Molybdenum can exist in multiple oxidation states (III to VI), but is most frequently found as Mo(VI) in
molybdate (MoO42-). Molybdenum is an essential trace element and is found in
microbial enzymes more frequently than the other group V elements. Enzyme-bound molybdenum has been
demonstrated to exist in only two forms, both of them as distinct
cofactors that can be removed from their respective enzymes.
One form is the MoFe cofactor of nitrogenase; the other is
cofactor of other molybdenum-containing enzymes (reviewed by Kisker et al, 1997).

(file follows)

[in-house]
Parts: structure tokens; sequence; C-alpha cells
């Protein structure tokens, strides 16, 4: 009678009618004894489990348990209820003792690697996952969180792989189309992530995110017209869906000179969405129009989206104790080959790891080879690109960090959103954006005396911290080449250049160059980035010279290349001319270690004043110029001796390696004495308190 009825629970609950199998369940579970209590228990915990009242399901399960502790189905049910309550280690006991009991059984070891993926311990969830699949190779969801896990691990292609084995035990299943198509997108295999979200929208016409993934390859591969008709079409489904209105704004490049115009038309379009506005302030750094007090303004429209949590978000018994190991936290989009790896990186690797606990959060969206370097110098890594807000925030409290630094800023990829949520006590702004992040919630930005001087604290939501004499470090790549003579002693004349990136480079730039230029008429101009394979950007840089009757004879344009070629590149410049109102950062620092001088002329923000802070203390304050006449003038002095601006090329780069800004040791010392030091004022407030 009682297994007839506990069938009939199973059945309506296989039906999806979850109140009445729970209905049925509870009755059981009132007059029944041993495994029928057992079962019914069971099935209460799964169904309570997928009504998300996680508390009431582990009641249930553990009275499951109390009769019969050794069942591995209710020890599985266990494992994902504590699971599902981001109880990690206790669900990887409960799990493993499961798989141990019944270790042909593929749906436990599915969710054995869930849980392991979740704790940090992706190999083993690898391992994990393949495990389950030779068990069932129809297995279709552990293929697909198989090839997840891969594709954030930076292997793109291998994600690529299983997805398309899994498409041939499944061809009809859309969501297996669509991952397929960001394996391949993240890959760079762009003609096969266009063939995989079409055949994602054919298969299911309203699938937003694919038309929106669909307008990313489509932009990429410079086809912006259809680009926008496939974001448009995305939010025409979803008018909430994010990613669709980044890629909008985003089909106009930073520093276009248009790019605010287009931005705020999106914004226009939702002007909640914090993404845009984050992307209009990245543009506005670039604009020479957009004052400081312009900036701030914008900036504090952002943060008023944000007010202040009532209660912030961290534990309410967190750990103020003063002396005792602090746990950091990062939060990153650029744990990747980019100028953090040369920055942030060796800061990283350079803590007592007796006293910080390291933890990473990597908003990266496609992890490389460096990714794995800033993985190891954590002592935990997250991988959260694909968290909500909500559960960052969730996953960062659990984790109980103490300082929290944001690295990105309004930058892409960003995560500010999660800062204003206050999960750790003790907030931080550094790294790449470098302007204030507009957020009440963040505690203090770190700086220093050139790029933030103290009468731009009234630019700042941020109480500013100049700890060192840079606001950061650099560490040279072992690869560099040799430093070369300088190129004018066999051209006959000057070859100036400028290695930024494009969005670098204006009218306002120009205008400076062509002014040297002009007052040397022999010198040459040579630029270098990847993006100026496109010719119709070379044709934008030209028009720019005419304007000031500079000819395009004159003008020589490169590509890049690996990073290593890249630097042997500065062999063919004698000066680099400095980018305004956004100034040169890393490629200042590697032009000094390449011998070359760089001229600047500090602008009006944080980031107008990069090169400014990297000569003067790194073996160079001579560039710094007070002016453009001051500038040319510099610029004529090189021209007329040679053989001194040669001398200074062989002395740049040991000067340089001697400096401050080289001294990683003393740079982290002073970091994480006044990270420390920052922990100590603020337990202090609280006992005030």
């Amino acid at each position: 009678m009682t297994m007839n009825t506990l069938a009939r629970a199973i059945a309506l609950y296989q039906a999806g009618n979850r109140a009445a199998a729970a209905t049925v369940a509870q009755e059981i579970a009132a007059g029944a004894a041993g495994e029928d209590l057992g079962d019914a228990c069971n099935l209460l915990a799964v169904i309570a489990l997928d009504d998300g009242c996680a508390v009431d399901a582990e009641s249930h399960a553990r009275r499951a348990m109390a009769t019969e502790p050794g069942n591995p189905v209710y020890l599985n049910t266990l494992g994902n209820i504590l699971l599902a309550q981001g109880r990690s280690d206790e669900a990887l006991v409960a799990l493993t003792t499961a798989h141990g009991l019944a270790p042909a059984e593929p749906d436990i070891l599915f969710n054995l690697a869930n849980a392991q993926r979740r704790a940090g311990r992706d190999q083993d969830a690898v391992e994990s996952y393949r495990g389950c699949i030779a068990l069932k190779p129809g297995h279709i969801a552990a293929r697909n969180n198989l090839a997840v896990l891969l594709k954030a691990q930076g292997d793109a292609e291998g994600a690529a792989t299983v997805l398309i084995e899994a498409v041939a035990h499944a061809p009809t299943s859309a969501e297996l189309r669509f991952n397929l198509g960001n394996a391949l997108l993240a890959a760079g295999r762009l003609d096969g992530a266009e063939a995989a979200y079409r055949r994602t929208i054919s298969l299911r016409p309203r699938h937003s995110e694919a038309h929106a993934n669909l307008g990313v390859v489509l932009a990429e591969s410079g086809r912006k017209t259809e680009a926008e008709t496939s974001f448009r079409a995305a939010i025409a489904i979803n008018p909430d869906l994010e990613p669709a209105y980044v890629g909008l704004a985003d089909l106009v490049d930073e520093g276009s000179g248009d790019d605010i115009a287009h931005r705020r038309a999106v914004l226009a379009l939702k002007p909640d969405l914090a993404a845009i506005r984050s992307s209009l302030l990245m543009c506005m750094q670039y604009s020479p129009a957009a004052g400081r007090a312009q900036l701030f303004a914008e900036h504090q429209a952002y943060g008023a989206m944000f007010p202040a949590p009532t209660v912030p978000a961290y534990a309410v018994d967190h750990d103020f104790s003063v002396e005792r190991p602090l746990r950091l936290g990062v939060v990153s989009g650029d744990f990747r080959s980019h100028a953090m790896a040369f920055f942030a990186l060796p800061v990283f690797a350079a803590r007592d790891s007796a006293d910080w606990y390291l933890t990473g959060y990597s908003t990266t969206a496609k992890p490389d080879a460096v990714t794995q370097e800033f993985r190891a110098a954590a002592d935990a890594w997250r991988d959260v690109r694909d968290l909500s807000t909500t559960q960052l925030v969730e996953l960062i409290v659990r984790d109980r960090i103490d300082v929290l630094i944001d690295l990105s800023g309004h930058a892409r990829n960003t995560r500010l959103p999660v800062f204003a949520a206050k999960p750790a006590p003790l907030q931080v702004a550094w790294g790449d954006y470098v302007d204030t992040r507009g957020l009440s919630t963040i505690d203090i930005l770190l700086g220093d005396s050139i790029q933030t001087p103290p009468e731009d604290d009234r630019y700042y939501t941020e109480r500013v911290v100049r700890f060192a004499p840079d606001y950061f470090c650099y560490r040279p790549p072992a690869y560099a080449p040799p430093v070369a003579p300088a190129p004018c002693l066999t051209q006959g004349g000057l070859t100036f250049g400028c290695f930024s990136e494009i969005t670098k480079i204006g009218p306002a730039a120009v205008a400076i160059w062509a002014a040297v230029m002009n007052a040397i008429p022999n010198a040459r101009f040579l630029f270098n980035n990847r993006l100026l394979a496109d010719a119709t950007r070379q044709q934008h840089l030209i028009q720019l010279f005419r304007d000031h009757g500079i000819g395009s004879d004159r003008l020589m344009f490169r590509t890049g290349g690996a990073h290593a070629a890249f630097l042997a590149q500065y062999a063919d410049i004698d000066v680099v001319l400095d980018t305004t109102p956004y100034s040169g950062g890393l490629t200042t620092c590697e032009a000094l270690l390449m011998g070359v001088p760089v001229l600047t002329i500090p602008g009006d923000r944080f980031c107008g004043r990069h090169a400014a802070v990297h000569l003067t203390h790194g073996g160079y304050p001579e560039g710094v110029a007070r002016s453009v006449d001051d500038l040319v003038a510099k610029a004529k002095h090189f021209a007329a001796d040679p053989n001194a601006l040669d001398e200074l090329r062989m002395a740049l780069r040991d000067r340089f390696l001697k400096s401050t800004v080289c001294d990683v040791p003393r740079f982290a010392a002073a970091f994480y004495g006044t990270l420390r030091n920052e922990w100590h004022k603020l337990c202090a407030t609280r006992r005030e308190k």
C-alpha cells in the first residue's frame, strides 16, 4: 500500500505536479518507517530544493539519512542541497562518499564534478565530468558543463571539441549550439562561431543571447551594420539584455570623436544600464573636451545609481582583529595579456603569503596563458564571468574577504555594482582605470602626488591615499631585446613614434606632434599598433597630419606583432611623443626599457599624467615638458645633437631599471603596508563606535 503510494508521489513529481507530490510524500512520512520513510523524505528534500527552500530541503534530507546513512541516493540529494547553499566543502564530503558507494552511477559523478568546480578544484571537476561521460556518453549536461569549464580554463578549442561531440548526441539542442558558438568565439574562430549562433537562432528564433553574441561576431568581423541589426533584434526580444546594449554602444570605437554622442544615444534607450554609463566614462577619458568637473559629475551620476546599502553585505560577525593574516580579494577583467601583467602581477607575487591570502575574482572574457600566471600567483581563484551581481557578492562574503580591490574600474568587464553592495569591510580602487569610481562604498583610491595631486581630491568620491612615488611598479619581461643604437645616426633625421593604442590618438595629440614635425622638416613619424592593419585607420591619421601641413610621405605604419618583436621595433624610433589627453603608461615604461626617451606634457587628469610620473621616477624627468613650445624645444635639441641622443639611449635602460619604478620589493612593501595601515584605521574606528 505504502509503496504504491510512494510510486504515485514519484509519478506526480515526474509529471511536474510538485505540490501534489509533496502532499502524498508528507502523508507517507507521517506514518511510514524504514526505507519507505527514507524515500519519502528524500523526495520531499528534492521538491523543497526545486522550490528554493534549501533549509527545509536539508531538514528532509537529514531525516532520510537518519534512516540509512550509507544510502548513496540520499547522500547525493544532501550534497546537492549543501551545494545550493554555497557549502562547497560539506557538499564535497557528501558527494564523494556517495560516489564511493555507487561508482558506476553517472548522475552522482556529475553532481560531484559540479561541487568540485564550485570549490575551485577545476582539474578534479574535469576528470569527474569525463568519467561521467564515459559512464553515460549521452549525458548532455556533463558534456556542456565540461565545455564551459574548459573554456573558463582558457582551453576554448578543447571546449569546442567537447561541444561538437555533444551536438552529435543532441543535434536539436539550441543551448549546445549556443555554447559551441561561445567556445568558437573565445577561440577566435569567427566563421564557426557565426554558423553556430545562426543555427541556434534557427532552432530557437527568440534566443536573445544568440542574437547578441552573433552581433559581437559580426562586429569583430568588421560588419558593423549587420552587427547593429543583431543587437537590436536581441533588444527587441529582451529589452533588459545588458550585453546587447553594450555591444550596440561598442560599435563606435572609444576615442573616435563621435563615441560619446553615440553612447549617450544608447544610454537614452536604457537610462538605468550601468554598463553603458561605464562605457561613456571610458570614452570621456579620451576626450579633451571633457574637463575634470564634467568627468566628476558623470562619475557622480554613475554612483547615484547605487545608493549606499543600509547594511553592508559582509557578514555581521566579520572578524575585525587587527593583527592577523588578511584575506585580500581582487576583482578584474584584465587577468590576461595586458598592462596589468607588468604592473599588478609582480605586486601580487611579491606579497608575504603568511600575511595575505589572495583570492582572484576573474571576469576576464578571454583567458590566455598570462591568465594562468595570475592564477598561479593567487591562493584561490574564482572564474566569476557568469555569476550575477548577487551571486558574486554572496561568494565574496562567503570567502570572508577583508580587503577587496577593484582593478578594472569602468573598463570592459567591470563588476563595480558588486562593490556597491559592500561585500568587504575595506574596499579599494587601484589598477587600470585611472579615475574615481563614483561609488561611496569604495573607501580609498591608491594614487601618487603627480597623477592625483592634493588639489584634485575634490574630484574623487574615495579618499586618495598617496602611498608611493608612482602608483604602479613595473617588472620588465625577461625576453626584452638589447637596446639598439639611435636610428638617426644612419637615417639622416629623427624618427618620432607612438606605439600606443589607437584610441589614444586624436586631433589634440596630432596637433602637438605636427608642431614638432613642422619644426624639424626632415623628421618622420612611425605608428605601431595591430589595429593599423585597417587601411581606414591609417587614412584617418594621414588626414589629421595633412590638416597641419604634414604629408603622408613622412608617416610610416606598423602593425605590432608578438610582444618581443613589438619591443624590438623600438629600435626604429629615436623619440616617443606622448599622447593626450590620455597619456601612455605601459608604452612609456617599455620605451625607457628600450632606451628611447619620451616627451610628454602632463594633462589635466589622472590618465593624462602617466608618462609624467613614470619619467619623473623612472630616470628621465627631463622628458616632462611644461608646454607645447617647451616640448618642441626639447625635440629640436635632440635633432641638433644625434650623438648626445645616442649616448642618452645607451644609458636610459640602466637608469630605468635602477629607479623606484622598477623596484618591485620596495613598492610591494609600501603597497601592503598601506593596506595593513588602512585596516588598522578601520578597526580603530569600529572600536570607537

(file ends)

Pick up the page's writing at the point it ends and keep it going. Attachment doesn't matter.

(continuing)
The regulation of molybdate transport has been studied, and molybdenum import is known
to occur via inducible ABC-type transporters, with transport also occurring through sulfate uptake systems and nonspecific
anion transporters (reviewed by Self et al, 2001). A variety of bacteria and archaea can reduce molybdenum(VI) to molybdenum(V) under
aerobic and anaerobic conditions (reviewed by Lovley, 1993) . The mechanisms of prokaryotic molybdenum reduction are not known.
For more information:
Medline for molybdenum metabolism AND bacteria
Database of Molybdenum in Human Health and the Environment